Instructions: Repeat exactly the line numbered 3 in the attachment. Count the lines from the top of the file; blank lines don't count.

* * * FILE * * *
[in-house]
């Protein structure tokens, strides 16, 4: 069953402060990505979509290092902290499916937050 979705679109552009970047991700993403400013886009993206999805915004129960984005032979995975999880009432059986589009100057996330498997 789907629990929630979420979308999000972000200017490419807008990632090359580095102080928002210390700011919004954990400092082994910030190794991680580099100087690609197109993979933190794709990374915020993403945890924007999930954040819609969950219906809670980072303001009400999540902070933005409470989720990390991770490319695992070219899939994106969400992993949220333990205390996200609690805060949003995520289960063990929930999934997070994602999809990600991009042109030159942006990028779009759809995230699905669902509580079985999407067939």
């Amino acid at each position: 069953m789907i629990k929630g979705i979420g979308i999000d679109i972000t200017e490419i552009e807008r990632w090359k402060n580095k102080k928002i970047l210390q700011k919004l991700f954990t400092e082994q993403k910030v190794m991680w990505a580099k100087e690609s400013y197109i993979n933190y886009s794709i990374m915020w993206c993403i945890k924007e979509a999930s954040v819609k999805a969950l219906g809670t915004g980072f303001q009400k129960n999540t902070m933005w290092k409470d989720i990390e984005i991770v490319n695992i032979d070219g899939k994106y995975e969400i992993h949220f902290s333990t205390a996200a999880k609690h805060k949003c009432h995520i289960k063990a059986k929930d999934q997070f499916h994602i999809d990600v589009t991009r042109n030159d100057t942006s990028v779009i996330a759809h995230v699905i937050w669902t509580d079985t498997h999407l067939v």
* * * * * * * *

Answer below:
């Amino acid at each position: 069953m789907i629990k929630g979705i979420g979308i999000d679109i972000t200017e490419i552009e807008r990632w090359k402060n580095k102080k928002i970047l210390q700011k919004l991700f954990t400092e082994q993403k910030v190794m991680w990505a580099k100087e690609s400013y197109i993979n933190y886009s794709i990374m915020w993206c993403i945890k924007e979509a999930s954040v819609k999805a969950l219906g809670t915004g980072f303001q009400k129960n999540t902070m933005w290092k409470d989720i990390e984005i991770v490319n695992i032979d070219g899939k994106y995975e969400i992993h949220f902290s333990t205390a996200a999880k609690h805060k949003c009432h995520i289960k063990a059986k929930d999934q997070f499916h994602i999809d990600v589009t991009r042109n030159d100057t942006s990028v779009i996330a759809h995230v699905i937050w669902t509580d079985t498997h999407l067939v």